this programís success in fostering ďa closer relationship between probation
officers and ministers.Ē† Significantly, this alliance bolstered the
organizationís vision of itself as the cityís moral center for both religious
and civic life.† By encouraging the cityís churches to provide guidance to the
cityís wayward children, the Church Federation believed it was successfully
ďbringing home to churchmen the needs of the city and channeling into the community
the important services which churches can offer. ď
Public health was another
realm in which public-private endeavors abounded. Since the late 19th century, privately
sponsored public health programs, including the Public Health Nurses
Association, had reached the cityís poorest by working through neighborhood-based
institutions.† When the Department of Public Health sought to increase its role, it
too established clinics in neighborhood-based centers, often in partnership
with private neighborhood centers that had long-established reputations. Methodist-affiliated
Fletcher Place Community Center was one such institution.† Since before the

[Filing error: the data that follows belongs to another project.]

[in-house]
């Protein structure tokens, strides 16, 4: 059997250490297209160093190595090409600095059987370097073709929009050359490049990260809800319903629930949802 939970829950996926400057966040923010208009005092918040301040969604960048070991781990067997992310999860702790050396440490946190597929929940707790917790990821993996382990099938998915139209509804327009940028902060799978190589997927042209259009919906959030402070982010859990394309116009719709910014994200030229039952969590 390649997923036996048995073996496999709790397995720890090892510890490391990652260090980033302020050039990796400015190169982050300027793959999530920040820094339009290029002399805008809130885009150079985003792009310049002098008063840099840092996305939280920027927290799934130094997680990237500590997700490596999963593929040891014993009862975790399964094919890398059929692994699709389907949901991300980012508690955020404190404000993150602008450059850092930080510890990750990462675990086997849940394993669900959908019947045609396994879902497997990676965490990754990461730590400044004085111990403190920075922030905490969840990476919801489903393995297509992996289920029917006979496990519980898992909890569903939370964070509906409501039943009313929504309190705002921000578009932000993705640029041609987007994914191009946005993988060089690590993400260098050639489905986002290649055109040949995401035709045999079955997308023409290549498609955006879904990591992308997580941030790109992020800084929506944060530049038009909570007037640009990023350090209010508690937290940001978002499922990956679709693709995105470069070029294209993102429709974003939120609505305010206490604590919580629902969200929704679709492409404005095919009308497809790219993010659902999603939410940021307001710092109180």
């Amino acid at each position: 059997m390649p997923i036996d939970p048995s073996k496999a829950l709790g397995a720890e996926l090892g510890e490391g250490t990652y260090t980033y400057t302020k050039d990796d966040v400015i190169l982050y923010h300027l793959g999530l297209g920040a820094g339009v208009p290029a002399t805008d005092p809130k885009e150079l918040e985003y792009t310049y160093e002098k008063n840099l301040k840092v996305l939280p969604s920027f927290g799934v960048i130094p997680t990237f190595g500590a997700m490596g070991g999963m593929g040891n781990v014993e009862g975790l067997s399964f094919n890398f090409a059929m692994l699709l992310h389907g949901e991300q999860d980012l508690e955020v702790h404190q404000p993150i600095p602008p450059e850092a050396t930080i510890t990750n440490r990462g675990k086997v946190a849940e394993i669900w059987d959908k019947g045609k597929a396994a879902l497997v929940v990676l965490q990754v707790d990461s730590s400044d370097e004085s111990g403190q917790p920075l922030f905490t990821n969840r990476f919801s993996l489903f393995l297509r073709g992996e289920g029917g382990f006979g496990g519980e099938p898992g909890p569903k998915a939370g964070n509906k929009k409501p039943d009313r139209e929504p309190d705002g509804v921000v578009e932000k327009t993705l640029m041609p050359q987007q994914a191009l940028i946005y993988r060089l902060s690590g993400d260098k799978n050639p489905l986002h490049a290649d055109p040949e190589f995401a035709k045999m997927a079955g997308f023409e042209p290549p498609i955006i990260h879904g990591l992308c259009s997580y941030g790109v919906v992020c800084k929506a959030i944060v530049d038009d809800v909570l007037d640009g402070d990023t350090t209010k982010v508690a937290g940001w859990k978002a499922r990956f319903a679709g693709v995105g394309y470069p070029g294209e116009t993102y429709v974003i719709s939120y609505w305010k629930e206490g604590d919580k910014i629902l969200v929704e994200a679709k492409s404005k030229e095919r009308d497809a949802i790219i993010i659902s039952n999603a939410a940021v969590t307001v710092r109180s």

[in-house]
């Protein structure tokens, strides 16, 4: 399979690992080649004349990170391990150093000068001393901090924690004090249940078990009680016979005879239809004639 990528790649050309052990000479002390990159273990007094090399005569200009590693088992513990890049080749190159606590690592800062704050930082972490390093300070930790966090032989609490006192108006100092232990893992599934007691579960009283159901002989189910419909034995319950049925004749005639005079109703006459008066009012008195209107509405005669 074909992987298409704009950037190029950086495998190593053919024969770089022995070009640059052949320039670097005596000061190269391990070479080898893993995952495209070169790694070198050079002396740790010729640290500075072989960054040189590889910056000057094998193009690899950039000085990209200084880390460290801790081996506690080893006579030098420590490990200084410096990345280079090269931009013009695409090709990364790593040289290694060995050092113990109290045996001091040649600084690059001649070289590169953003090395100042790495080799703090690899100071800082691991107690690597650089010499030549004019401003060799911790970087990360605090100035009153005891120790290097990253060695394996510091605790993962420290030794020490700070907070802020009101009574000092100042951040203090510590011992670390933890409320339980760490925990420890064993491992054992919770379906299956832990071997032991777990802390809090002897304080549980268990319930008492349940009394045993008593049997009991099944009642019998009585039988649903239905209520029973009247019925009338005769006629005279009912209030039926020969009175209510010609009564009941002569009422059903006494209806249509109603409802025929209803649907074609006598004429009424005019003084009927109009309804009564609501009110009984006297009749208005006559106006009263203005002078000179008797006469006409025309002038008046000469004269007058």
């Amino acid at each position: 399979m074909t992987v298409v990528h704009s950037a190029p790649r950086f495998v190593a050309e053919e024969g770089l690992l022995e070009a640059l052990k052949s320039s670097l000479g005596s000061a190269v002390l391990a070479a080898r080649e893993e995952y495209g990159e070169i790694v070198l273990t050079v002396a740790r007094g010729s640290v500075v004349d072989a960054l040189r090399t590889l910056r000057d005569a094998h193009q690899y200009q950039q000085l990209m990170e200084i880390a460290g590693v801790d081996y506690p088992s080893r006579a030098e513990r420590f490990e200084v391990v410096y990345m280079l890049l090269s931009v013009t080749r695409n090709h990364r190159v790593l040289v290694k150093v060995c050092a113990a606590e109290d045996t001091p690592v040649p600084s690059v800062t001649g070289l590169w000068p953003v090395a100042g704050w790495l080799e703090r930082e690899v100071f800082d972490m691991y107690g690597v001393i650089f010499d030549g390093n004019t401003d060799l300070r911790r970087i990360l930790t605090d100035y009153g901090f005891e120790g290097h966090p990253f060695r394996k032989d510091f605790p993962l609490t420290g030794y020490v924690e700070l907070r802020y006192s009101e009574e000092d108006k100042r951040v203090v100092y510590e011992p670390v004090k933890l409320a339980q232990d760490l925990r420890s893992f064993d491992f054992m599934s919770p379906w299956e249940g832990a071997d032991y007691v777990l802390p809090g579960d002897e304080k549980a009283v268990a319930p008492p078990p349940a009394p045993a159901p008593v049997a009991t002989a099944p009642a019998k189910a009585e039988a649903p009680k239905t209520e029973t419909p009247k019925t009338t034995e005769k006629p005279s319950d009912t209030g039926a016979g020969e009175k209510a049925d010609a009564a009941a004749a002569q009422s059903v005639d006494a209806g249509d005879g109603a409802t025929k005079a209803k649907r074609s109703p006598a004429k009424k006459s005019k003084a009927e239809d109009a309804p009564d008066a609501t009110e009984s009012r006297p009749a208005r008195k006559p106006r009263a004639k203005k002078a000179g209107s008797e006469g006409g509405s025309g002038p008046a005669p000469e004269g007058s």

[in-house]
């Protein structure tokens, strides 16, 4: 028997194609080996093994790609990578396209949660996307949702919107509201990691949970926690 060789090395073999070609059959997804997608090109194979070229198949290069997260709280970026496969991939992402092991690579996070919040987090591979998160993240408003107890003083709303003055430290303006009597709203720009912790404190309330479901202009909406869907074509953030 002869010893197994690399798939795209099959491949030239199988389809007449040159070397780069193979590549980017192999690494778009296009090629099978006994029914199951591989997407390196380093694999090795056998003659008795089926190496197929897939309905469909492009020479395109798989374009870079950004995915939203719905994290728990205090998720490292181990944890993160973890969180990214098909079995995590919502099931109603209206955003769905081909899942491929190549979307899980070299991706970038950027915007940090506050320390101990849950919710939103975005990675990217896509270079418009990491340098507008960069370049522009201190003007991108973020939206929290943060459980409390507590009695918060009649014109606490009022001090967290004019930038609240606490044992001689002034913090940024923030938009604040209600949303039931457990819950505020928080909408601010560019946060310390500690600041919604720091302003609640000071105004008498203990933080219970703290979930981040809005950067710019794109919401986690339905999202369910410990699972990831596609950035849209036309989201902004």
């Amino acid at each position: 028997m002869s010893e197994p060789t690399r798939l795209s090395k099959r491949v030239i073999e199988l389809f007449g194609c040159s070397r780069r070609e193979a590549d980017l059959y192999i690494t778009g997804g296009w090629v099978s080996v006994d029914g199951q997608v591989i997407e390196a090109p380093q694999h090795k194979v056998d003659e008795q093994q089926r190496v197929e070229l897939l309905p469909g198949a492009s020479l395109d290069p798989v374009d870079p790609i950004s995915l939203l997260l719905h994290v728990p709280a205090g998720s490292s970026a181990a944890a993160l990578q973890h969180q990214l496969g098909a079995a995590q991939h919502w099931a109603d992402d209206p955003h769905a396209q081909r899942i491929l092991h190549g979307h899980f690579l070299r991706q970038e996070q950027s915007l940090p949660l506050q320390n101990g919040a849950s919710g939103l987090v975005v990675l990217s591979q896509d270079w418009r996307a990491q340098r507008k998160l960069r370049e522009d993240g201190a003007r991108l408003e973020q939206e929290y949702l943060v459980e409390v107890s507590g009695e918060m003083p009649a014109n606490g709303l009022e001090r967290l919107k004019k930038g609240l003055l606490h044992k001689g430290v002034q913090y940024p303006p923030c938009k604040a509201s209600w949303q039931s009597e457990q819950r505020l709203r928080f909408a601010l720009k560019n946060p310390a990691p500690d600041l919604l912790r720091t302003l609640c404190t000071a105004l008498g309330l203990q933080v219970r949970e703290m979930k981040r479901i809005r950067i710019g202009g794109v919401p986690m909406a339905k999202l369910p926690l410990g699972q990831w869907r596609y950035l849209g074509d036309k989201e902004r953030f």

turn of the century, it had provided extensive social, recreational, and
welfare services to its largely poor constituents. †Beginning in the 1930s and
continuing intermittently through the 1960s, Fletcher Place maintained
this tradition by co-sponsoring well-baby, prenatal, and
dental clinics with the Department of Public Health.
These stories highlight the
spaces in which private faith-based and public agencies overlapped.† Obviously, there
are other examples where faith-based organizations or public social welfare
agencies worked alone.† But what is significant is that so many of the cityís
public agencies established working relationships with faith-based organizations, suggesting
both that they respected religious affiliations and that they recognized such
cooperative endeavors as a way to achieve their own goals.† As public agencies
sought to extend their reach, they often did so by acknowledging the
cityís religious landscape.
With Protestant, Catholic, and
Jewish organizations often claiming responsibility for ďtheir own,Ē it is clear
that religious boundaries helped define the cityís social welfare matrix.††
However these boundaries did not lead to isolation, for faith-based
organizations actively participated in the cityís larger social welfare community, often